75% of diet of Himalayan brown bear in Kashmir includes plastic, finds study

A study conducted by an India-based wildlife conservation organization found that 75% of food consumed by Himalayan brown bears in Kashmir was derived from trash, including plastic, chocolate and biryani. .

A large-scale study of Himalayan brown bear distribution and feeding patterns was conducted from May to October 2021 by Wildlife SOS with support from the Jammu & Kashmir Wildlife Conservation Division.

A brown bear’s diet includes excreted plastic bags, powdered milk, chocolate wrappers and biryani. “The Kashmir Himalayan brown bear population has been a mystery to wildlife conservationists and researchers because of its limited distribution in the Himalayan alpine grasslands. said.

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“Himalayan brown bear populations, which are threatened with habitat destruction from a variety of anthropogenic pressures, including habitat encroachment, tourism and grazing pressure, have been steadily declining over the past century, and India There are only an estimated 500-750 bears left in the

The Himalayan brown bear is listed as ‘Endangered’ on the IUCN Red List. “To conserve these unique bears in Kashmir, Wildlife SOS conducted a survey in areas including Thajwas (Baltal) Wildlife Sanctuary, Sonamarg, Laxpathri, Nilgrath and Sarbal villages. This is due to its role as a habitat for bears that extends to Zojira,” the study reveals.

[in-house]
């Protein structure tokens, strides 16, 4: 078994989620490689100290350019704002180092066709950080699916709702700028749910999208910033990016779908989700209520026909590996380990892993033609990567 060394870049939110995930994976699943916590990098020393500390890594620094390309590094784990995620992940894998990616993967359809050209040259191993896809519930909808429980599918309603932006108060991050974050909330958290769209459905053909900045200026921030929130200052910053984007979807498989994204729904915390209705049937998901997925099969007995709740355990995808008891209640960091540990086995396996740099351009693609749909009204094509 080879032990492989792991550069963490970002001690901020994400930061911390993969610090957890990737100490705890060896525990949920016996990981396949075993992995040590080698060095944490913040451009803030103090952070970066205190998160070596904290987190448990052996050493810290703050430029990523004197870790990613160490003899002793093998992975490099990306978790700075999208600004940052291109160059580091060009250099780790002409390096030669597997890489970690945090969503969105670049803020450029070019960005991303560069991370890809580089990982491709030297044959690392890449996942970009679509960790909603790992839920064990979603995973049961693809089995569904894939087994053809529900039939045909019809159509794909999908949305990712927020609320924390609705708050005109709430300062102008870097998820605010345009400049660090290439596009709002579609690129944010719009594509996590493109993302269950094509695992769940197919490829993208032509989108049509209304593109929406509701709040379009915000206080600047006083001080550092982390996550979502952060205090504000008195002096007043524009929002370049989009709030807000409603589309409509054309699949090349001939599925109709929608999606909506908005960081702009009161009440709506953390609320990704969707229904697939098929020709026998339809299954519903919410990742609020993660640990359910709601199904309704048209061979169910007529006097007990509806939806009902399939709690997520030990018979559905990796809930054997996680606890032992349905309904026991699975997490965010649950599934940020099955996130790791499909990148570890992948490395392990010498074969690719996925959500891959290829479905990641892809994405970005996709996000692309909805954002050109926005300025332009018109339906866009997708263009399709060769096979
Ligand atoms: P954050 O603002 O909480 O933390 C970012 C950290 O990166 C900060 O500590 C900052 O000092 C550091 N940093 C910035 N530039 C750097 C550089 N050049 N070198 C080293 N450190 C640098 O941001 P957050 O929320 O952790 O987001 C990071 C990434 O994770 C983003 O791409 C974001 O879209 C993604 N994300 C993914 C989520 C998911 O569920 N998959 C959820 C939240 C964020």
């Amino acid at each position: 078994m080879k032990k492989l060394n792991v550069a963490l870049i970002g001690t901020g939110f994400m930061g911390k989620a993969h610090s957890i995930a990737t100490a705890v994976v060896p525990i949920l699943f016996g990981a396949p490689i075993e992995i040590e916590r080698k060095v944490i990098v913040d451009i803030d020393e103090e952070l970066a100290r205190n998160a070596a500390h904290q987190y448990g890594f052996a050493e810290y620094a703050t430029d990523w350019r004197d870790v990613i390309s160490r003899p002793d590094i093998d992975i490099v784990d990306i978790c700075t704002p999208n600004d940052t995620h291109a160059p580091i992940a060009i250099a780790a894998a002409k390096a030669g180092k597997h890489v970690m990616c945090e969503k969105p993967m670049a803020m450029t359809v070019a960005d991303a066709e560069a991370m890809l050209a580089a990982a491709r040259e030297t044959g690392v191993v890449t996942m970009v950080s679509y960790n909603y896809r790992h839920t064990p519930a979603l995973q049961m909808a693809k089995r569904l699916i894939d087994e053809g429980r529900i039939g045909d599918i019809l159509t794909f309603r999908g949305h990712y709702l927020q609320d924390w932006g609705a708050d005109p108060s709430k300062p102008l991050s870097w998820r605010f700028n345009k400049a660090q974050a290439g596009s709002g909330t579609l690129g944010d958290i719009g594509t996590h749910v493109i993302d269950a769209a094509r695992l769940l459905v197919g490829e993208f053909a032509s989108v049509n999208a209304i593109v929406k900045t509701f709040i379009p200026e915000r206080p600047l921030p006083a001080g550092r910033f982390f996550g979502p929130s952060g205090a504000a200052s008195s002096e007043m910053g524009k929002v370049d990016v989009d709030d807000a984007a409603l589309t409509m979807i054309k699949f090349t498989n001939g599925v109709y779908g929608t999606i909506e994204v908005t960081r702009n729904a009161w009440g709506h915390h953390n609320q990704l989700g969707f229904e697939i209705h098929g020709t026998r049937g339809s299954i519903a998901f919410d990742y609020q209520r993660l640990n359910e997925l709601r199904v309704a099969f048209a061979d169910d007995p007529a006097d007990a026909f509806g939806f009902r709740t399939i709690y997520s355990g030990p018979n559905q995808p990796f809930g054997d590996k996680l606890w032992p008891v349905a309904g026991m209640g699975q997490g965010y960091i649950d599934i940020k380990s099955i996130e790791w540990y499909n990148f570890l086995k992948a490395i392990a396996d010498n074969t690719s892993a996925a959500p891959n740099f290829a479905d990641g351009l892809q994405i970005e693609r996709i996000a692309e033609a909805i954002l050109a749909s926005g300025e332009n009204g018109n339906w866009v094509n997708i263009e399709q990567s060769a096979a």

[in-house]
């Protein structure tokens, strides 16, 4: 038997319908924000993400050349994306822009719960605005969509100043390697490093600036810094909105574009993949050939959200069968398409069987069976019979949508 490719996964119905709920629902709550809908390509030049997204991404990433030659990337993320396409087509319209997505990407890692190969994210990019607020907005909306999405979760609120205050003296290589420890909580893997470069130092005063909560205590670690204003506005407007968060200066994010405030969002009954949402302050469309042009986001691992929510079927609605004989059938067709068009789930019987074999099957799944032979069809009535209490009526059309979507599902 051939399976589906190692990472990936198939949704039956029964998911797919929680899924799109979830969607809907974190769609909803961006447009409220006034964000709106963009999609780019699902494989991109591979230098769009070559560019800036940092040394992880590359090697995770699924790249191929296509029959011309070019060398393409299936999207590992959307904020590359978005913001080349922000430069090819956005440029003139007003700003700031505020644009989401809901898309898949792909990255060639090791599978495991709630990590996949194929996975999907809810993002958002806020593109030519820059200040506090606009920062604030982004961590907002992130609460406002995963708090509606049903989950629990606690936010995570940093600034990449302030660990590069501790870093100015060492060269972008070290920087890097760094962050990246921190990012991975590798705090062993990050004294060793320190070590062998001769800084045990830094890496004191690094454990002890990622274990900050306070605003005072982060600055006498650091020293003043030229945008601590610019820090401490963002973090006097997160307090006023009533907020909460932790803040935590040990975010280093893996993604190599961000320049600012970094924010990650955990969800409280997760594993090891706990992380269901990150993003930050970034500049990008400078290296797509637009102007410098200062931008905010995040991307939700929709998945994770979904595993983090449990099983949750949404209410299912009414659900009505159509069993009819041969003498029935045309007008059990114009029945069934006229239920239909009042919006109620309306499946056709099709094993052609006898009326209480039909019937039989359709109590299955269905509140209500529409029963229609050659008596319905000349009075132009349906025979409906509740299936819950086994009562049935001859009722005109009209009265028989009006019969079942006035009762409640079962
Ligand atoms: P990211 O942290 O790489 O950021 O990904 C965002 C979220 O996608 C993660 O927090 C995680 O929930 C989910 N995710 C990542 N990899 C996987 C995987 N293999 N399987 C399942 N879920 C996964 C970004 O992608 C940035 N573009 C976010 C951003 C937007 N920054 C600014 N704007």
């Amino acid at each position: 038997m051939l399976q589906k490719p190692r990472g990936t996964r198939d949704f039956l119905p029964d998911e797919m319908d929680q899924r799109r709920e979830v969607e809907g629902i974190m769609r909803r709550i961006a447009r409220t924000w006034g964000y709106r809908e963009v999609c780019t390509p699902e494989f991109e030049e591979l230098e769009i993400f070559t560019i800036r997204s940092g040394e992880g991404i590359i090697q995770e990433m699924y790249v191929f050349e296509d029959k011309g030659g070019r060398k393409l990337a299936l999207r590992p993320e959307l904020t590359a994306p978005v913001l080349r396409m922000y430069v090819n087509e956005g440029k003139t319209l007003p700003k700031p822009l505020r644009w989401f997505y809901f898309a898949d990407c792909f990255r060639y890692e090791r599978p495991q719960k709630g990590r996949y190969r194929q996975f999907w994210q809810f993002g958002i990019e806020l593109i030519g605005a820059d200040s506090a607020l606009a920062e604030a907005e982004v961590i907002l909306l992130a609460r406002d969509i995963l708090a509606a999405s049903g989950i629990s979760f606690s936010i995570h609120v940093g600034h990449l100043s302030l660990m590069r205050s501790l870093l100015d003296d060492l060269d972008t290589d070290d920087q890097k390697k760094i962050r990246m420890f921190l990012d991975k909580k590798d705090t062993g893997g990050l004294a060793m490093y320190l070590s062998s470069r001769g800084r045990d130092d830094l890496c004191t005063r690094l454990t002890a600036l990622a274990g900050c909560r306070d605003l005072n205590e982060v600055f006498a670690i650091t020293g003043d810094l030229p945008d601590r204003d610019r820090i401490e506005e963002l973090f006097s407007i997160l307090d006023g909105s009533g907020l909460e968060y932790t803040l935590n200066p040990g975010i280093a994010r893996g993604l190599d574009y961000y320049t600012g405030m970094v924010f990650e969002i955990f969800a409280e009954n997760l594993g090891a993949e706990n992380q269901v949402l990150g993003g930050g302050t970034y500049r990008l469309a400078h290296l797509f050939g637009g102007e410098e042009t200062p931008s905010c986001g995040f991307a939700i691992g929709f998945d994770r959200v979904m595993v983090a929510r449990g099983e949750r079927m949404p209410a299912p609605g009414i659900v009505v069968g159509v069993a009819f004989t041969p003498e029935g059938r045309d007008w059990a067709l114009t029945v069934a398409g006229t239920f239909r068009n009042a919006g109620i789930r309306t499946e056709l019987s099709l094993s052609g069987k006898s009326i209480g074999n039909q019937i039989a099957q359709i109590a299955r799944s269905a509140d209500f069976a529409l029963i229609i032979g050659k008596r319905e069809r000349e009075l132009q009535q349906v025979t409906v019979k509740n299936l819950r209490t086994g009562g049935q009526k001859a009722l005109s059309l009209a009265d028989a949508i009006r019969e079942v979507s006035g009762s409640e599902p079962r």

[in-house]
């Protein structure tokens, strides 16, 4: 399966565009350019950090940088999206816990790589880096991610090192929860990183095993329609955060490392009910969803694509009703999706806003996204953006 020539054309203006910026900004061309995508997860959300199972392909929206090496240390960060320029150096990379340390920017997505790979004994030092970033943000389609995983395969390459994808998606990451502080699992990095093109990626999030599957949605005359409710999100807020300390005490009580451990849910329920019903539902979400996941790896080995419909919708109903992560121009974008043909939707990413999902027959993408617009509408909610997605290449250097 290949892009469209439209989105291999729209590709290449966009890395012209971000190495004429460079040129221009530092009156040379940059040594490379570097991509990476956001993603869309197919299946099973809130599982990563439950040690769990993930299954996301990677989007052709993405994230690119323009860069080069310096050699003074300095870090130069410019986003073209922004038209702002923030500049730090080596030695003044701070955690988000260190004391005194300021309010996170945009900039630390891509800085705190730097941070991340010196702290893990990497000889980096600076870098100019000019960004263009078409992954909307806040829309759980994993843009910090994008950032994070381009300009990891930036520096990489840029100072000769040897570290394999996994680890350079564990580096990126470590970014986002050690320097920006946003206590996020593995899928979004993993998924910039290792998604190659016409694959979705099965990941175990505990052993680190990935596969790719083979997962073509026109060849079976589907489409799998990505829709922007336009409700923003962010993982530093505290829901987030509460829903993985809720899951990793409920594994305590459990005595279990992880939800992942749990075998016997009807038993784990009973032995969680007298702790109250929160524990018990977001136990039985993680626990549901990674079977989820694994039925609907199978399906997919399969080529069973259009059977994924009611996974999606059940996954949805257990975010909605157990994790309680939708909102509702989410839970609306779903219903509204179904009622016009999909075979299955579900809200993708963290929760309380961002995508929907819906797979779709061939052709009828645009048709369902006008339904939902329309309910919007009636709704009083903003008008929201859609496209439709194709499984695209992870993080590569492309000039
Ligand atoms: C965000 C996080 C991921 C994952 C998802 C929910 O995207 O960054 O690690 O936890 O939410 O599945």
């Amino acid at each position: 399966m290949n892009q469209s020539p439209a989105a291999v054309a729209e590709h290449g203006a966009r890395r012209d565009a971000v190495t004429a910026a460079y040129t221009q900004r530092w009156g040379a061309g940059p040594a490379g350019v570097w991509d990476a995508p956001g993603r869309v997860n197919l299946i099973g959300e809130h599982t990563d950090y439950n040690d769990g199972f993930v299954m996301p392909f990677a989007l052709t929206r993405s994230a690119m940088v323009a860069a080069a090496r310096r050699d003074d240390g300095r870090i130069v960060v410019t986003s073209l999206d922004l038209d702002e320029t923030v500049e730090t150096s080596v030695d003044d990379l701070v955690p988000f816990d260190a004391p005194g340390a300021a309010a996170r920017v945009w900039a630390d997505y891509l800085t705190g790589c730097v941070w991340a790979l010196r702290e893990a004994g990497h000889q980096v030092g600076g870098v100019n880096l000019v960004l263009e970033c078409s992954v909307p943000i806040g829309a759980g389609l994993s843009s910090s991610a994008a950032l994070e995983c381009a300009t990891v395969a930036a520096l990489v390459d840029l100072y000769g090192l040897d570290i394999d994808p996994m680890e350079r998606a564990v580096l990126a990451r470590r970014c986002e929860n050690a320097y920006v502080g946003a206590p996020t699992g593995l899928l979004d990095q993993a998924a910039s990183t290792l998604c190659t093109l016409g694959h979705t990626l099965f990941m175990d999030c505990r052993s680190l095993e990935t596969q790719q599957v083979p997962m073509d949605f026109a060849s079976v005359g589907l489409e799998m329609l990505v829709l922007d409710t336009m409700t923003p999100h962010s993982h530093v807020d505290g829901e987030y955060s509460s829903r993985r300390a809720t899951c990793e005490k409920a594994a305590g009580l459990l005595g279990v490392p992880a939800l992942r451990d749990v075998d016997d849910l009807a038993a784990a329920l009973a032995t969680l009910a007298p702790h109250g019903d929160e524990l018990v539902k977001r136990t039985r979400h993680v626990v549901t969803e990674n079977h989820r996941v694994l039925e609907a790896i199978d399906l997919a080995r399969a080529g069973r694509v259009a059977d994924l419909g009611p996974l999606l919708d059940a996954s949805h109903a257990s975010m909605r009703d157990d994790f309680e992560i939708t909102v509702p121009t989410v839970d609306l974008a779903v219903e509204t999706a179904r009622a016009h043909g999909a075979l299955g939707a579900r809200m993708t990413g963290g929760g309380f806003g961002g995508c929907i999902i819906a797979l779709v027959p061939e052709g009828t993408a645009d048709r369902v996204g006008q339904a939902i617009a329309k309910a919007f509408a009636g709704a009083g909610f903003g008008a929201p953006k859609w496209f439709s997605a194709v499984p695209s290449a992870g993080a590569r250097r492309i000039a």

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One of the most fascinating and devastating findings of the study was that Himalayan brown bears are preying on litter and are rapidly becoming accustomed to it. Feces were found to excrete plastic carrier bags, powdered milk, chocolate covers, and even glass debris in some scats! It was 75% higher than sheep hunting,” the study reveals.

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Aaliya Mir, Wildlife SOS Project Manager and Head of Education, said: Recently, however, more and more brown bears have ventured into the lowlands in search of food and come into view of humans. ”

“To investigate them, our team utilized field methodologies such as camera traps and interviews with key stakeholders (locals, nomads, military officials). Wildlife SOS research team tracked animal tracks and scatter to gain a deeper understanding of bear behavior,” she said.

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